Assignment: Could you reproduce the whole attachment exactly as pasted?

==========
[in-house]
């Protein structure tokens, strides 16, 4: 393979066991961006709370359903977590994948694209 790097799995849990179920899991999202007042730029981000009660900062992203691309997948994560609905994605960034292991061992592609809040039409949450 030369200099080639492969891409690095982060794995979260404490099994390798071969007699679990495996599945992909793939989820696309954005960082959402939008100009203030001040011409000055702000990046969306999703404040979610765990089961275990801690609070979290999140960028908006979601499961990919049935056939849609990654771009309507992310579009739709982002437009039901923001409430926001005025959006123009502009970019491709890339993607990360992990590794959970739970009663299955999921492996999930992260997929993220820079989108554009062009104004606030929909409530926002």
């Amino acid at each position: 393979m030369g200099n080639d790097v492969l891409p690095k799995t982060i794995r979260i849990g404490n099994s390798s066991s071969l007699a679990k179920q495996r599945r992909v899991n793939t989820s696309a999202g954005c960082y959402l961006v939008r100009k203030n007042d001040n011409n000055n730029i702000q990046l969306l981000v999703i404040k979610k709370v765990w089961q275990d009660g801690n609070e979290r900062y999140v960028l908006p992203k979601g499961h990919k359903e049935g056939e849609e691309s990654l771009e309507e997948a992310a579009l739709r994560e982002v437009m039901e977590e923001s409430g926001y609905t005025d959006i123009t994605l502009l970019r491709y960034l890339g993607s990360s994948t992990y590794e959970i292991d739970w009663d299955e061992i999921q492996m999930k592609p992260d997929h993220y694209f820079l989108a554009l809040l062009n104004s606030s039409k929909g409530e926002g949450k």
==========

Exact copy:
[in-house]
């Protein structure tokens, strides 16, 4: 393979066991961006709370359903977590994948694209 790097799995849990179920899991999202007042730029981000009660900062992203691309997948994560609905994605960034292991061992592609809040039409949450 030369200099080639492969891409690095982060794995979260404490099994390798071969007699679990495996599945992909793939989820696309954005960082959402939008100009203030001040011409000055702000990046969306999703404040979610765990089961275990801690609070979290999140960028908006979601499961990919049935056939849609990654771009309507992310579009739709982002437009039901923001409430926001005025959006123009502009970019491709890339993607990360992990590794959970739970009663299955999921492996999930992260997929993220820079989108554009062009104004606030929909409530926002």
């Amino acid at each position: 393979m030369g200099n080639d790097v492969l891409p690095k799995t982060i794995r979260i849990g404490n099994s390798s066991s071969l007699a679990k179920q495996r599945r992909v899991n793939t989820s696309a999202g954005c960082y959402l961006v939008r100009k203030n007042d001040n011409n000055n730029i702000q990046l969306l981000v999703i404040k979610k709370v765990w089961q275990d009660g801690n609070e979290r900062y999140v960028l908006p992203k979601g499961h990919k359903e049935g056939e849609e691309s990654l771009e309507e997948a992310a579009l739709r994560e982002v437009m039901e977590e923001s409430g926001y609905t005025d959006i123009t994605l502009l970019r491709y960034l890339g993607s990360s994948t992990y590794e959970i292991d739970w009663d299955e061992i999921q492996m999930k592609p992260d997929h993220y694209f820079l989108a554009l809040l062009n104004s606030s039409k929909g409530e926002g949450k």